Of course we need separate and appropriate standards for our youth from those the NFL is imposing on its players. Cohen says: “There has always been an implicit bargain for football players: They trade tomorrow for right now, handing their middle years over to their youthful selves to devour in the course of a few seasons.”

As a pediatrician it seems obvious that we should develop a different standard for our children, teens and young adults. And maybe what we can hope for is a “trickle up” effect so that NFL players will no longer admit to lying about their symptoms when concussed because they have a responsibility to be good role models. When star players admit they would no longer allow their own sons to play football, as Terry Bradshaw did recently, you know change is in the works. It will “take a village” for all of us to manage this change in the game, to prevent head injuries, manage concussions, and keep our children and their legacy as safe as possible.

Are We Ready To Change The Rules?

For years I have been advocating for the safer prevention and management of concussions, particularly but not exclusively among the young people in our schools and colleges. At the same time, as a pediatrician, I am concerned about obesity prevention, fitness and good healthy habits and would not discourage any good, salutary physical activity.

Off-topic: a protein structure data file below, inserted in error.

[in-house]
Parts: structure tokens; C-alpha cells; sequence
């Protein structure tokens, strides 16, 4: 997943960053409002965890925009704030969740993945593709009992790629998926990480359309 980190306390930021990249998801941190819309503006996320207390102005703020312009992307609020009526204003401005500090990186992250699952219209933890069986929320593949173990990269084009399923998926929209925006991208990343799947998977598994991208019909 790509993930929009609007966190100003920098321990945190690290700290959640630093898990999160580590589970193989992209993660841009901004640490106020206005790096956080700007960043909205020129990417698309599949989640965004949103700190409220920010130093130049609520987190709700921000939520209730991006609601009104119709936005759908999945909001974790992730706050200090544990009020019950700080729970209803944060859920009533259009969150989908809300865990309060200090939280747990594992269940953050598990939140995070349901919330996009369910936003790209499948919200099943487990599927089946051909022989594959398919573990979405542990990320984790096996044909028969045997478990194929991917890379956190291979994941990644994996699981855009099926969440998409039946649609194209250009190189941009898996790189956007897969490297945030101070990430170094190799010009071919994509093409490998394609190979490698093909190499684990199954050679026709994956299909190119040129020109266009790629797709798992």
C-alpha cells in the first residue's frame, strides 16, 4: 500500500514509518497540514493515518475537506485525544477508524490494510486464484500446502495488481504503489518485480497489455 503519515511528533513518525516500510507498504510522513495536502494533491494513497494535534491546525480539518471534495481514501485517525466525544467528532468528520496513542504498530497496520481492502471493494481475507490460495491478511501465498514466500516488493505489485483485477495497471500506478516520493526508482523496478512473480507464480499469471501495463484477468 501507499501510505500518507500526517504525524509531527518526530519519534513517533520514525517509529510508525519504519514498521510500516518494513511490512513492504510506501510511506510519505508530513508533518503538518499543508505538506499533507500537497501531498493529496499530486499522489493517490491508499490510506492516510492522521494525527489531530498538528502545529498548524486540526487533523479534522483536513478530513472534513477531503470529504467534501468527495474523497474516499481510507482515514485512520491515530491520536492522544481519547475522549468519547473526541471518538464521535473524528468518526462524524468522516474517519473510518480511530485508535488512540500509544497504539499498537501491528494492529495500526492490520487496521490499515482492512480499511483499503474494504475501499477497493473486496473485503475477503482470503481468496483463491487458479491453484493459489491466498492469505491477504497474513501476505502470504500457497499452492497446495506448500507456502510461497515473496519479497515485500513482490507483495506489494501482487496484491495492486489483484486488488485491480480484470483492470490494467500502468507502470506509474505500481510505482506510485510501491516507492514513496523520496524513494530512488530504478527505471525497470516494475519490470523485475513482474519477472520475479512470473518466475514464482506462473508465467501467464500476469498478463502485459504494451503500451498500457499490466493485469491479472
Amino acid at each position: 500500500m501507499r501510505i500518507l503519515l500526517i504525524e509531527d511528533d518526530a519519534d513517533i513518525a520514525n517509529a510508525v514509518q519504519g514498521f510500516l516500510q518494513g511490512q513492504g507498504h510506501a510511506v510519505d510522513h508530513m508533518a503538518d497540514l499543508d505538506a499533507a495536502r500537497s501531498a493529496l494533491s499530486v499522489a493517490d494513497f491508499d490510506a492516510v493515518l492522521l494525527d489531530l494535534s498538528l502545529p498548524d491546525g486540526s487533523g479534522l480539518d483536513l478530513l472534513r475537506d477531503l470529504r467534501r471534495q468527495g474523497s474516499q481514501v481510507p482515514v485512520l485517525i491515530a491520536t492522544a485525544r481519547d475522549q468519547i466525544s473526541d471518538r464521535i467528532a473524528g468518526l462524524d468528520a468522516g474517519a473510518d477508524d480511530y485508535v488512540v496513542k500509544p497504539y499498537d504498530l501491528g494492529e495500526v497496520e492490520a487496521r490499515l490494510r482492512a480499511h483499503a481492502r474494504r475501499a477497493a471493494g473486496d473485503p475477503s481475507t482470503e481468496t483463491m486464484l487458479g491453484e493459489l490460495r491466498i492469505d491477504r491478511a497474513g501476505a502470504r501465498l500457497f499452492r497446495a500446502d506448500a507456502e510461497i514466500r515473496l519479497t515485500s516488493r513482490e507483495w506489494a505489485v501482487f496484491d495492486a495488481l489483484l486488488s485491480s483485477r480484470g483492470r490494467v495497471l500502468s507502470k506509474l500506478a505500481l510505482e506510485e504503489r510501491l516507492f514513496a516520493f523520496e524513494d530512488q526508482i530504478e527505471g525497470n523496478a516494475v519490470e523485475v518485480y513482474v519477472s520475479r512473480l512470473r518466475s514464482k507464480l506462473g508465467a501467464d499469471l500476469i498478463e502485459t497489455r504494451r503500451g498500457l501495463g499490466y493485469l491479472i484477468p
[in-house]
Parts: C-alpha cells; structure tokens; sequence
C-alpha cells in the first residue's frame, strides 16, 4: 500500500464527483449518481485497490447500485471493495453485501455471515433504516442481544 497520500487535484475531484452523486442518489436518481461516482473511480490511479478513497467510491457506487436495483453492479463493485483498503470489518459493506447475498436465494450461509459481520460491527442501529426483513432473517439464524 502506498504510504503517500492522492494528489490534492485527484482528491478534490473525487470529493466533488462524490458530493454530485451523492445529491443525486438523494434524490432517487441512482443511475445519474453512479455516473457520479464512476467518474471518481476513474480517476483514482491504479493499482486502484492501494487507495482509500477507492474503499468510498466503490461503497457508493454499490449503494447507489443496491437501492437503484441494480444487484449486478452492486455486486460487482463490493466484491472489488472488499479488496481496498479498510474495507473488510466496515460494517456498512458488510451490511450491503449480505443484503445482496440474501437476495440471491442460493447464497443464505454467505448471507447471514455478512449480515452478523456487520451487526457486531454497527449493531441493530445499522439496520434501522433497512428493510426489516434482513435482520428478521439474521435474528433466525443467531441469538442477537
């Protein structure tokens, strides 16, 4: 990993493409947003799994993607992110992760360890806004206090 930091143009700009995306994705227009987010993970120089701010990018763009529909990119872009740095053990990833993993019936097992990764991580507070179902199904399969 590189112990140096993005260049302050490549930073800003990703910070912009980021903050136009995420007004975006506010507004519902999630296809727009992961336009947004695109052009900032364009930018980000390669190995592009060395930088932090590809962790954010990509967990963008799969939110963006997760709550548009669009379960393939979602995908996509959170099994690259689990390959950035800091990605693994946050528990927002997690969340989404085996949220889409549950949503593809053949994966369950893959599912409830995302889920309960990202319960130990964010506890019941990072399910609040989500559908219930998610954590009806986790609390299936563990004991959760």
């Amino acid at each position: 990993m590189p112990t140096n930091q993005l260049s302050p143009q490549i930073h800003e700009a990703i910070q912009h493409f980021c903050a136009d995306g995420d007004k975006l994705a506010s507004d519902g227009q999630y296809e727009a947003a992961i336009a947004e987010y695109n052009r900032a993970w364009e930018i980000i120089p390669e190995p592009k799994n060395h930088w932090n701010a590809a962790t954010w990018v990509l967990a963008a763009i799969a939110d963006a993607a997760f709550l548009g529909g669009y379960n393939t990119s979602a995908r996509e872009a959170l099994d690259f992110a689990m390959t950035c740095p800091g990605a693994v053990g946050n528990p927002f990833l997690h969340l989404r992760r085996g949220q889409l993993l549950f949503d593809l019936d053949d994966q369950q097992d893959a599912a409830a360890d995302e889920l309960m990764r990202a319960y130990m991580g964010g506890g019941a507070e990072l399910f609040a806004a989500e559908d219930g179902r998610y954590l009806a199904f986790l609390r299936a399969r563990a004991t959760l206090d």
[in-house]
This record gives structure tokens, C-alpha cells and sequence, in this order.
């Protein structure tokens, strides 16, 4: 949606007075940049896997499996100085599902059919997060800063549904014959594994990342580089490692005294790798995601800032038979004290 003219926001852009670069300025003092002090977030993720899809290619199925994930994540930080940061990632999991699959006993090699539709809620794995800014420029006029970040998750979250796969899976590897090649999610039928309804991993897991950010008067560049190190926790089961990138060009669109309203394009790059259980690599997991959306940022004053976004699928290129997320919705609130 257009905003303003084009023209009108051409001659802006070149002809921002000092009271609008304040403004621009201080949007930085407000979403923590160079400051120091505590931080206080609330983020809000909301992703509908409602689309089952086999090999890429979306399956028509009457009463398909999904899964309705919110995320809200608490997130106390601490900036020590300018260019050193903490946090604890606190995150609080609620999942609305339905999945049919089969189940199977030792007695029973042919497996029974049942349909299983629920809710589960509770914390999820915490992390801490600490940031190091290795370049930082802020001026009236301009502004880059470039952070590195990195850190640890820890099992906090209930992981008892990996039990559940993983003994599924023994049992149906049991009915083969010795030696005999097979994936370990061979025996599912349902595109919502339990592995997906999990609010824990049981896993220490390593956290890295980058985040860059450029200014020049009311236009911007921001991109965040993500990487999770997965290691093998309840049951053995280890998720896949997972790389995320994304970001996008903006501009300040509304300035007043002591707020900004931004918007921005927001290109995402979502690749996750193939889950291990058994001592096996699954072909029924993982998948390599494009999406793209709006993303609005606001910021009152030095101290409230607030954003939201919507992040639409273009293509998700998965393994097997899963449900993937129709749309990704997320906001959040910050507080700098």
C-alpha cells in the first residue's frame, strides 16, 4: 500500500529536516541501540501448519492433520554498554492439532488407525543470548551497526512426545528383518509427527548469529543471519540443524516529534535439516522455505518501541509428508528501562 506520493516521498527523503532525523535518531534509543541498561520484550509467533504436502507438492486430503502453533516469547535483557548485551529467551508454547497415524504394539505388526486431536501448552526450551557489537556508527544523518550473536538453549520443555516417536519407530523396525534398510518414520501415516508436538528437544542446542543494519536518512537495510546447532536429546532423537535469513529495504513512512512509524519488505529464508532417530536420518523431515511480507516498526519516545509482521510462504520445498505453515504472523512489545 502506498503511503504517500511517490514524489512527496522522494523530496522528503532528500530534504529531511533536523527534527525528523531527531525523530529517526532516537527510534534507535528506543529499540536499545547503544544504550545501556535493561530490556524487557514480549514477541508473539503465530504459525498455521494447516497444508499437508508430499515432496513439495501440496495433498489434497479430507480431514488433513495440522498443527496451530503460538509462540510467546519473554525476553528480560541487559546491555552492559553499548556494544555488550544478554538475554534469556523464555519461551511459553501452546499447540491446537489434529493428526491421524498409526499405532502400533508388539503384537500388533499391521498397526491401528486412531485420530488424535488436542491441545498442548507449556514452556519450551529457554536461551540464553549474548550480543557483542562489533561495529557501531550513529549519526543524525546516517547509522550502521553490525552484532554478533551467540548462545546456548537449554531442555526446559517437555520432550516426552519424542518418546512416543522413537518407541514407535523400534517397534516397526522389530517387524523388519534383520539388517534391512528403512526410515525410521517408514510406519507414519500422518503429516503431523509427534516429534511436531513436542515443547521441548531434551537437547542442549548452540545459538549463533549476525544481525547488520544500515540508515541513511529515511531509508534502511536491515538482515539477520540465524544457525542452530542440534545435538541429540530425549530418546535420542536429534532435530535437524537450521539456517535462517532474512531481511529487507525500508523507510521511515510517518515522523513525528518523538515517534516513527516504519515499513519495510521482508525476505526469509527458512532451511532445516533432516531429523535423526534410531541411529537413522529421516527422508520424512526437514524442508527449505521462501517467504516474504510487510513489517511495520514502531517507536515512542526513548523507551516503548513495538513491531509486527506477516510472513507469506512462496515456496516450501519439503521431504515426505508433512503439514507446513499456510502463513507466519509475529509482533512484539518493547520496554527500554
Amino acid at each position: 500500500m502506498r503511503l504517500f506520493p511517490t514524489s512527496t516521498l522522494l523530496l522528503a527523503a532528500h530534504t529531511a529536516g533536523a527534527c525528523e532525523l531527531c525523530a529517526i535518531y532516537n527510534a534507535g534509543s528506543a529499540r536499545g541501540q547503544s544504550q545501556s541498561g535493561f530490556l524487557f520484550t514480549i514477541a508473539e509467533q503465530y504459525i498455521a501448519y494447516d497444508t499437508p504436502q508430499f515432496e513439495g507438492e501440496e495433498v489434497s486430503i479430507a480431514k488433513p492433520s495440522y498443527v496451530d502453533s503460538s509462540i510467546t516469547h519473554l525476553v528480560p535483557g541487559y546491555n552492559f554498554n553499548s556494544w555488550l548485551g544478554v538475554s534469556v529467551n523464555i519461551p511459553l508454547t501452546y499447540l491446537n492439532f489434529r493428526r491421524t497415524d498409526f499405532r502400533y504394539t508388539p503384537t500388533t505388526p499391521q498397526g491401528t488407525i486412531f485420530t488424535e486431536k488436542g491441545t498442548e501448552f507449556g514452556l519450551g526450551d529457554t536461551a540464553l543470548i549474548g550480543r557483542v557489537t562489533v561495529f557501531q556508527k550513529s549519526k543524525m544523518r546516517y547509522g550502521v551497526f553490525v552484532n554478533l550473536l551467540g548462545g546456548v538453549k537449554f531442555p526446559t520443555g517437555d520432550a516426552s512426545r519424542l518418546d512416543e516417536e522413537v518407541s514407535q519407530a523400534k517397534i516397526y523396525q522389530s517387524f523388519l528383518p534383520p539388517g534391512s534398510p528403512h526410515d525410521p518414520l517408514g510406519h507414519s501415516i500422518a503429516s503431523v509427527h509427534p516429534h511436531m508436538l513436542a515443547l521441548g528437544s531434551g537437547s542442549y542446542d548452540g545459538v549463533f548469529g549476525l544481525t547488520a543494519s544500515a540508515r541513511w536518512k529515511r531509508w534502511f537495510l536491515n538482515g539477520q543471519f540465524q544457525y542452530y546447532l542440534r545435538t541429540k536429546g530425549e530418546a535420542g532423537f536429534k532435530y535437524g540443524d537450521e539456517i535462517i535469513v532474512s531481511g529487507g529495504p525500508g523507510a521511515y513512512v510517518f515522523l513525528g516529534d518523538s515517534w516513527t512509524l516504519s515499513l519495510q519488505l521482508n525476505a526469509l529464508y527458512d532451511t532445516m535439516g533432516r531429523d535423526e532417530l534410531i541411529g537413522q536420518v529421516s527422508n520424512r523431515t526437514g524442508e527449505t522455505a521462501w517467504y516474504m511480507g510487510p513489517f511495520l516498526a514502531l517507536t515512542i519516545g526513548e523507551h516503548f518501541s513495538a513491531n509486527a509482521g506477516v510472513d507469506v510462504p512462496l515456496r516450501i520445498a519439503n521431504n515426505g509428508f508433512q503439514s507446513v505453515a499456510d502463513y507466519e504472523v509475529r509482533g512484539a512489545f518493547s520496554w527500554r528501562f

So it is with some hesitation that I express concern about Dr Robert Cantu’s recent position at a FIFA conference in Europe where he “urged the outlawing of tackling in football, heading in soccer and body-checking in ice hockey in youth matches” in players under age 14. My concern is that this will be construed as an extremist call to discourage the love of these sports in kids.

Read the coverage in full here:

As a pediatrician specializing in adolescents and a mother of seven young adults, I am acutely aware of individual developmental differences. If we looked at a line-up of normal fourteen year olds they could vary by 50 pounds in weight and 8-10 inches in size.

To make a blanket recommendation about sports based on age alone, which I do not believe is substantiated by any current research but represents Dr Cantu’s opinion, is to invite criticism from skeptics and nay-sayers about current concussion recommendations.

The cause of improved management of traumatic brain injury and concussions is best served by more research combined with good common sense. Perhaps Dr Cantu’s recommendation is borne of the “common sense” approach. To be fair, Dr Cantu and his colleagues in Boston are involved in important studies and research to bring more investigative science to this discussion.

In the mean time, most states have now developed strong recommendations for public schools to follow and have begun raising awareness about this newest public health issue—concussion prevention and management. We all need to support safety without harming the greater cause of sports and athletic participation for our young people.